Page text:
Last week, we showed how long Saudi Arabia’s stash of USD reserves will last under $30, $40, and $50 crude.
As we’ve detailed exhaustively, the country is staring down a current account-fiscal account outcome that makes Brazil look favorable by comparison. The fiscal budget deficit is projected at some 20% of GDP and two proxy wars combined with the necessity of maintaining the status quo for ordinary Saudis mean fiscal retrenchment is a tall order – even with the help of “advisers.”
Meanwhile, Saudi stocks just fell 17% in a month.
So how high, you might ask, do oil prices need to climb in order for Saudi to plug the gap? Here’s Deutsche Bank with the answer.
As you can see, there’s a long, long way to go, and between the pain from lower crude and from maintaining the riyal peg (which we’ve discussed at length), expect the petrodollar reserve bleed to continue. Here’s some color from DB:
The impact of oil prices on global central bank reserves is even greater than estimated by our model, due to the omission of Middle Eastern SWF holdings. In practice, low oil prices trigger reserve depletion through two channels. First, reserves are used to plug fiscal deficits. The Saudi government deficit, for instance, is to reach 20% of GDP this year. Second, a number of the largest oil exporters in the Middle East, notably Saudi Arabia and the UAE, maintain dollar pegs that come under pressure with low oil export revenues, which are also unhelpfully correlated with a stronger broad dollar.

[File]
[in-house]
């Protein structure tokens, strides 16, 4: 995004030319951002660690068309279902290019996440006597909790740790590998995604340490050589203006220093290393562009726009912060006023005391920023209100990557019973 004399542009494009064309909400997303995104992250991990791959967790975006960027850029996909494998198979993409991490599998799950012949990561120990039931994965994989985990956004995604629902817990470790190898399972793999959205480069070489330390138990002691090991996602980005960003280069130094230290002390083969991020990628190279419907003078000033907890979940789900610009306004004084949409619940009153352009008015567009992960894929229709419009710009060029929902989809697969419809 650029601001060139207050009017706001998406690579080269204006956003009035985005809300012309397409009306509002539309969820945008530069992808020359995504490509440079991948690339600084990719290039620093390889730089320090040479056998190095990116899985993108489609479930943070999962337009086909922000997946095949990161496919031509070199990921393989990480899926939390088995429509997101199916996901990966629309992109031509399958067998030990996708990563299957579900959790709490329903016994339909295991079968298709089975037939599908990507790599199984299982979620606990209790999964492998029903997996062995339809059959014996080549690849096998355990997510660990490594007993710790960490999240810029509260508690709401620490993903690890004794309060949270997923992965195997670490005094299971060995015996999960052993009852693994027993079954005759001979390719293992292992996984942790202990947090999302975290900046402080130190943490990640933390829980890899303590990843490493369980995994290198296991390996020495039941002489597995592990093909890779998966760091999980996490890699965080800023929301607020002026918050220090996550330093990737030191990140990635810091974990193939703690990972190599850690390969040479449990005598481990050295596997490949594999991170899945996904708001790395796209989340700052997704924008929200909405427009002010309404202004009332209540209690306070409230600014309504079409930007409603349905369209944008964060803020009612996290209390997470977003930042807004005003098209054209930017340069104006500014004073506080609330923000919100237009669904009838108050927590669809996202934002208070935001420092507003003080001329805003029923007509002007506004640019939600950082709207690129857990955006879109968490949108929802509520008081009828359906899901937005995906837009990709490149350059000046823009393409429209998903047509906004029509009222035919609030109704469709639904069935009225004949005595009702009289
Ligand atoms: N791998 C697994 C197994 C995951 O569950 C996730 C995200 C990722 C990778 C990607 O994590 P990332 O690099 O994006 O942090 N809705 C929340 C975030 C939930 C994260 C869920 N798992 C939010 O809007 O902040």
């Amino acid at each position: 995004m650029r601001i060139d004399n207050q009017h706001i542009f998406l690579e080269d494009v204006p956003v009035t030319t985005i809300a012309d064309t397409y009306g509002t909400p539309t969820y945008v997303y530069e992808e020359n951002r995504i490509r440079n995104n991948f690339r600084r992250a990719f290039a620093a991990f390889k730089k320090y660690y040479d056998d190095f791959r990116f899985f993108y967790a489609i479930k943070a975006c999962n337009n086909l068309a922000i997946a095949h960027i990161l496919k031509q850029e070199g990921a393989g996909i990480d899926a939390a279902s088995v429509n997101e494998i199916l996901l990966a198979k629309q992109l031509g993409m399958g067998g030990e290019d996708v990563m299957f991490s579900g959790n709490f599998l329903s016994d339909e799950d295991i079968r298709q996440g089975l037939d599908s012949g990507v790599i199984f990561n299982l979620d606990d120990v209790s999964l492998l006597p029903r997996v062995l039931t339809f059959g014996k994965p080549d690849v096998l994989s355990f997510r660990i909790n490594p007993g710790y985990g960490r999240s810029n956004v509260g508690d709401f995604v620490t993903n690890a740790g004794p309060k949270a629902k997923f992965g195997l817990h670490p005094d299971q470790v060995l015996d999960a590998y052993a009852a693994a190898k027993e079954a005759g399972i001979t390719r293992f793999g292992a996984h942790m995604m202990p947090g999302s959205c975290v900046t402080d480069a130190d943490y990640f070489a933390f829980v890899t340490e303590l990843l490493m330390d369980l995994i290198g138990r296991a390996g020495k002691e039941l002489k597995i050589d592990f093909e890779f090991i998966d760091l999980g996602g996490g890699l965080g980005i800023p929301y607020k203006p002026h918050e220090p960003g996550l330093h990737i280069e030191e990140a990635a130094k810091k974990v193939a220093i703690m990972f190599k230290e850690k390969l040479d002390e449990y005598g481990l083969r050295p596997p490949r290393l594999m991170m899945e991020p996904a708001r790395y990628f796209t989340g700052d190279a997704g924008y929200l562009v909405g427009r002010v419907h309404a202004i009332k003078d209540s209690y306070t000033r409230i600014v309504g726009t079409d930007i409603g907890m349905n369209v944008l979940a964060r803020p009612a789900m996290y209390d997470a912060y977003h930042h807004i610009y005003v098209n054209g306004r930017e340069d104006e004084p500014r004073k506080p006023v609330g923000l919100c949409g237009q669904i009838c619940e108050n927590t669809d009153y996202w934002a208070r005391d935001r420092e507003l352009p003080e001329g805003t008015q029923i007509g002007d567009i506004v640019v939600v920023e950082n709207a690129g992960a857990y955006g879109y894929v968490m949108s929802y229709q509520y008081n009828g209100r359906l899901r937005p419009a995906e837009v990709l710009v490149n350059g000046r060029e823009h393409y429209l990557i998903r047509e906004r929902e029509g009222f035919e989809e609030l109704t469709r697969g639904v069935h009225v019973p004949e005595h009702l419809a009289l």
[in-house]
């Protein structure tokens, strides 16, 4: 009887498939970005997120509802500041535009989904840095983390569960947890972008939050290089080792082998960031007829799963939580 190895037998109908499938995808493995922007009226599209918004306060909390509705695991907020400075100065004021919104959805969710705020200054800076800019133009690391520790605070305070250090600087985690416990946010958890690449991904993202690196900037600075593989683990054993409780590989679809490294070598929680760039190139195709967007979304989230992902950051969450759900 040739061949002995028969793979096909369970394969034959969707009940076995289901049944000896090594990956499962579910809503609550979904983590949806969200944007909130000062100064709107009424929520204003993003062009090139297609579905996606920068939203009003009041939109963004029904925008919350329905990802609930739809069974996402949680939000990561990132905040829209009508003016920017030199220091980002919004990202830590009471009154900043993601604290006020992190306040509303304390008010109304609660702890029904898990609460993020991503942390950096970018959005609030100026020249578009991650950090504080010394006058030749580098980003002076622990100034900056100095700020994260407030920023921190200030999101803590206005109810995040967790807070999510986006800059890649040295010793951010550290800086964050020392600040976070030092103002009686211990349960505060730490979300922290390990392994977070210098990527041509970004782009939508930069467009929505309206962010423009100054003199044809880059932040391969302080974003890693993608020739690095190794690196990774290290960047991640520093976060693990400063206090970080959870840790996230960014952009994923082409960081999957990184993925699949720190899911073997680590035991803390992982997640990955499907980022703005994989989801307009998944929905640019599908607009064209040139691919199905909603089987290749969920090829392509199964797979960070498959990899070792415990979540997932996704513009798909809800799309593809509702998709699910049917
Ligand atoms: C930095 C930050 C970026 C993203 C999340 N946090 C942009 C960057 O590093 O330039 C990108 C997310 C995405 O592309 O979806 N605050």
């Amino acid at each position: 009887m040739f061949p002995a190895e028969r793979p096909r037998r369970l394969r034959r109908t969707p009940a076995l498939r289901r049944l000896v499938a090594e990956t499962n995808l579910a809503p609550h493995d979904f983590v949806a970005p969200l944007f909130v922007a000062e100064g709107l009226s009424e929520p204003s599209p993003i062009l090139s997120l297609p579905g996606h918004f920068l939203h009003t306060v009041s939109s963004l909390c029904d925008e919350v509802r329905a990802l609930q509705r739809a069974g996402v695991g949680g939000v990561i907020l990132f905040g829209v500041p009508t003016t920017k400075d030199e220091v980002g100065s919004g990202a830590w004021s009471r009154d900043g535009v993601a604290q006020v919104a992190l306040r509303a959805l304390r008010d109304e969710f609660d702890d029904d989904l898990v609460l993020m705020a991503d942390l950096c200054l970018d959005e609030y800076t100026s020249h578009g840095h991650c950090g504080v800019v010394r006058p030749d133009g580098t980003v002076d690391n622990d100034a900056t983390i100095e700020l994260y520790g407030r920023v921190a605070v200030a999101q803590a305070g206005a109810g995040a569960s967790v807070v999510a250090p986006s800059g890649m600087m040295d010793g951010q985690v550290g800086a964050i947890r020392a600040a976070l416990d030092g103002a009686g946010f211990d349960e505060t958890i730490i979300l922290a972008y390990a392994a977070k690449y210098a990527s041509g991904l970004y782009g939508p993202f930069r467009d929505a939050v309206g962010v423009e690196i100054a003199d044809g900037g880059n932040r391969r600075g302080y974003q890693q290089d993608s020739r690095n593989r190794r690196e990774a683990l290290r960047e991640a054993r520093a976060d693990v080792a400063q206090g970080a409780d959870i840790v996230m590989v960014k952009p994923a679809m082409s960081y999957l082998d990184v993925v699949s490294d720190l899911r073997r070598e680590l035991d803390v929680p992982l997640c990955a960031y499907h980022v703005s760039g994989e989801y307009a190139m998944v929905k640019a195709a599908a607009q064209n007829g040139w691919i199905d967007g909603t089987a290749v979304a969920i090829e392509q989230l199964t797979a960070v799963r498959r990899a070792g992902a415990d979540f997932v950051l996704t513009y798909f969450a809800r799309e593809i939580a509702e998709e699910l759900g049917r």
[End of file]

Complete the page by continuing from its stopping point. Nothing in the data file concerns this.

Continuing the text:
We expect Middle Eastern governments to continue to lose significant reserves in the coming months. Low oil prices are only one ingredient in the mix. The exacerbating factor is our economists’ prediction that the main dollar pegs in Saudi and the UAE will hold, albeit at considerable costs in terms of reserves.
If oil prices do recover in the medium term, pressure on the pegs would naturally diminish. Our economists note, however, that Saudi public spending has increased by about 10% a year over the past decade. This has lifted the oil price needed to balance the budget from $25/bbl in 2004 to $105/bbl (Figure 22). This may be reduced with government spending cuts. Yet it seems unlikely that the budget breakeven will fall back to levels seen in the 2000s. Unless oil prices rise to unprecedented levels, therefore, OPEC reserve accumulation is unlikely to return to the run rate of the past decade. The more realistic baseline is that, over time, OPEC countries will slowly burn reserves.